COVID vaccines for young kids will be available in Florida to anyone who wants them
Demand could delay when the vaccine is available, but the state's refusal to preorder from the federal government won't be the reason, says the director of infection prevention at UF Health Jacksonville.
COVID-19 vaccines for children under 5 will be available in Florida even though the state did not preorder supplies from the federal government.
Parents still can get the vaccine at pharmacies or supermarket chains that partner with the federal government, such as CVS, and some community health centers, which can preorder directly from the federal government.
Also, the White House said Florida doctors will be able to directly order the vaccines from the federal government.
Hospitals can also order directly from the federal government and receive doses within days, the state Department of Health said. Hospitals have previously benefited from the state’s preordering of shots.
"Doctors can get it. Hospitals can get it. There's not going to be any state programs that are going to be trying to, you know, get COVID jabs to infants and toddlers and newborns," Gov. Ron DeSantis said at a news conference Thursday in South Florida. "That's not something that we think is appropriate, and so that's not where we're going to be utilizing our resources in that regard."
Demand for the vaccine could delay when it's available, but Florida's refusal to order vaccine is not the reason, said Chad Neilsen, director of infection prevention at UF Health Jacksonville.
"I would anticipate the doctor’s offices and clinics and anywhere you would take your child to get vaccinated ... probably give them a couple of weeks for the supply chains to work out what they need to work out, and then they’ll be available,” Neilsen said Thursday on WJCT's First Coast Connect with Melissa Ross.
White House spokeswoman Karine Jean-Pierre said availability of the shots could be delayed in children's hospitals and other facilities that have relied on state distribution.
However, Florida Department of Health spokesman Jeremy Redfern said preordering would mean the department would stockpile them, ship them to county-level health departments and then out to the hospitals. Hospitals that use the portal will be receiving the shots directly from the federal government.
“The timing doesn’t necessarily change” in a significant way, This just cuts out the middleman,” Redfern.said.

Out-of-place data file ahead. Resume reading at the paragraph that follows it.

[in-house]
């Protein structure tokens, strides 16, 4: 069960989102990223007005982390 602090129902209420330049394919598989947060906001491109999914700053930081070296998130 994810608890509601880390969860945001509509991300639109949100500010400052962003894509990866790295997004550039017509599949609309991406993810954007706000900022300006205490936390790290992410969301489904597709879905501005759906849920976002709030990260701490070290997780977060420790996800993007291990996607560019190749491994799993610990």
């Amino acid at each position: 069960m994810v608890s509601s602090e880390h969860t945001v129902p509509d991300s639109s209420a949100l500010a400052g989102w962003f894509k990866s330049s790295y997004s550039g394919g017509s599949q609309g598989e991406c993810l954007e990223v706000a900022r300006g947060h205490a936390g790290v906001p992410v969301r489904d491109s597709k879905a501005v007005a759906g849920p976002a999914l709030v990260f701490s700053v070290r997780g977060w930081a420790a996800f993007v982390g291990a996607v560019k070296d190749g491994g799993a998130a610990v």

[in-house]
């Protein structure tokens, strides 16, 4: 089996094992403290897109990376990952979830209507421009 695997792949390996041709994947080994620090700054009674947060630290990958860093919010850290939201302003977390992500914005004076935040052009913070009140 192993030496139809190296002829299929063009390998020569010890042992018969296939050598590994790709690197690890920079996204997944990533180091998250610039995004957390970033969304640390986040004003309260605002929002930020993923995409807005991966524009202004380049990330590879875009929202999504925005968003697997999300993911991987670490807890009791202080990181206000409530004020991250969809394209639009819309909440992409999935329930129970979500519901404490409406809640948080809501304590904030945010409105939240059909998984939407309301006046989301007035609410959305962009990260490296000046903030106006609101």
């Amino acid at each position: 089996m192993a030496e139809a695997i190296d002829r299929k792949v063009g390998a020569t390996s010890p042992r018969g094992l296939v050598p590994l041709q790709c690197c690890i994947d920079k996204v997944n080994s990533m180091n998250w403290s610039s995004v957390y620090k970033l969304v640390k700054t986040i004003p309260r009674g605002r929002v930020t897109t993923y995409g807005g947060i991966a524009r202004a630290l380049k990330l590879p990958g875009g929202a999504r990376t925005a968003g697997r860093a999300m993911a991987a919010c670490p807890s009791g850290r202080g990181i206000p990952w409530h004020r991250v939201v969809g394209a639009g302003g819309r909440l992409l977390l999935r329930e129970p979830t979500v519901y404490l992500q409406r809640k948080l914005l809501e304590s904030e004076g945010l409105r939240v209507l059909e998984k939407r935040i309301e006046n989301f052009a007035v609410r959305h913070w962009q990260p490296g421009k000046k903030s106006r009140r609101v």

The health department, under the leadership of state Surgeon General Dr. Joseph Ladapo, has said it doesn’t recommend the shots for healthy children.
Ladapo said this week that there is insufficient proof that the vaccine is beneficial for young children. He has been a longtime critic of vaccines for adults as well. He signed a petition in July 2021 urging the FDA not to give the Pfizer vaccine its final approval without further clinical trials.
U.S. regulators on Friday authorized the first COVID-19 shots for infants and preschoolers, paving the way for vaccinations to begin next week.
Ladapo's opinion conflicts with that of experts at the Food and Drug Administration, which on Friday authorized vaccines made by Pfizer-BioNTech and Moderna for ages 6 months to 5 years.
Experts at the Centers for Disease Control and Prevention are likely to consider the issue over the weekend, the final step in the approval process. Shots could be available to young children as soon as Tuesday.
Florida has stuck to its skepticism, however. The deadline for placing a preorder with the federal government was Tuesday. All 49 states except Florida met the deadline.
Every state but Florida preordered the shots by Tuesday's deadline. The Department of Health said the decision against preordering should not have been a surprise, given the state's position on vaccines.
“States do not need to be involved in the convoluted vaccine distribution process, especially when the federal government has a track record of developing inconsistent and unsustainable COVID-19 policies,” the department said in a statement.
Nielsen, at UF Health, said he expects that the American Academy of Pediatrics will recommend that young children get vaccinated. He said parents should talk with their pediatricians about whether their children should get the shot.
Information from the Associated Press was used in this report.
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